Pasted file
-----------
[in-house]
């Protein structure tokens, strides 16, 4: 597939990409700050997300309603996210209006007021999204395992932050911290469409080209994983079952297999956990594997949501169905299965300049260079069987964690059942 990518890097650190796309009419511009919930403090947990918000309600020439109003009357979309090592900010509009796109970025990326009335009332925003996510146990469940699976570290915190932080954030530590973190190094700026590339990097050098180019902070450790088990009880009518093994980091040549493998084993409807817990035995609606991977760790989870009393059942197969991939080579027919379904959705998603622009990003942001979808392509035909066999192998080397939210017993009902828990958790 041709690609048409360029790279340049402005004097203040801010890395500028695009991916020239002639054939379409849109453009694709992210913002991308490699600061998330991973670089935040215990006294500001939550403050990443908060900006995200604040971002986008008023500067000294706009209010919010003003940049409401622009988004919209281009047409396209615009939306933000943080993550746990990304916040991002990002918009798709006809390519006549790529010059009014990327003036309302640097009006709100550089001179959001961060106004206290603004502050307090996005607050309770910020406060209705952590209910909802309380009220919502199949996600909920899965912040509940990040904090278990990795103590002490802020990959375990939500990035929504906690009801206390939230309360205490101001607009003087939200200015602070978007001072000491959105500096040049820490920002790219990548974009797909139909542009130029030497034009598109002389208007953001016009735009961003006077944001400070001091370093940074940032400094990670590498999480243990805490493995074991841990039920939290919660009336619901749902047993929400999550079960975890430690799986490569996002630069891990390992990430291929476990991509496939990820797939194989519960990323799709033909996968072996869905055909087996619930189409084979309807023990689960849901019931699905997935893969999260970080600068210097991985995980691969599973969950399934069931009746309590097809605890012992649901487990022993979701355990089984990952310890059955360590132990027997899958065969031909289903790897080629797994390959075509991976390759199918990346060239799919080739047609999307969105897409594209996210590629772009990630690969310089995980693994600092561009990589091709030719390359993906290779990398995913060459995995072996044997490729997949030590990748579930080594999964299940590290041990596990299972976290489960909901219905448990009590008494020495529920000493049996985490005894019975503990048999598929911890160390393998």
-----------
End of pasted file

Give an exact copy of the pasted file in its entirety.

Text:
[in-house]
């Protein structure tokens, strides 16, 4: 597939990409700050997300309603996210209006007021999204395992932050911290469409080209994983079952297999956990594997949501169905299965300049260079069987964690059942 990518890097650190796309009419511009919930403090947990918000309600020439109003009357979309090592900010509009796109970025990326009335009332925003996510146990469940699976570290915190932080954030530590973190190094700026590339990097050098180019902070450790088990009880009518093994980091040549493998084993409807817990035995609606991977760790989870009393059942197969991939080579027919379904959705998603622009990003942001979808392509035909066999192998080397939210017993009902828990958790 041709690609048409360029790279340049402005004097203040801010890395500028695009991916020239002639054939379409849109453009694709992210913002991308490699600061998330991973670089935040215990006294500001939550403050990443908060900006995200604040971002986008008023500067000294706009209010919010003003940049409401622009988004919209281009047409396209615009939306933000943080993550746990990304916040991002990002918009798709006809390519006549790529010059009014990327003036309302640097009006709100550089001179959001961060106004206290603004502050307090996005607050309770910020406060209705952590209910909802309380009220919502199949996600909920899965912040509940990040904090278990990795103590002490802020990959375990939500990035929504906690009801206390939230309360205490101001607009003087939200200015602070978007001072000491959105500096040049820490920002790219990548974009797909139909542009130029030497034009598109002389208007953001016009735009961003006077944001400070001091370093940074940032400094990670590498999480243990805490493995074991841990039920939290919660009336619901749902047993929400999550079960975890430690799986490569996002630069891990390992990430291929476990991509496939990820797939194989519960990323799709033909996968072996869905055909087996619930189409084979309807023990689960849901019931699905997935893969999260970080600068210097991985995980691969599973969950399934069931009746309590097809605890012992649901487990022993979701355990089984990952310890059955360590132990027997899958065969031909289903790897080629797994390959075509991976390759199918990346060239799919080739047609999307969105897409594209996210590629772009990630690969310089995980693994600092561009990589091709030719390359993906290779990398995913060459995995072996044997490729997949030590990748579930080594999964299940590290041990596990299972976290489960909901219905448990009590008494020495529920000493049996985490005894019975503990048999598929911890160390393998």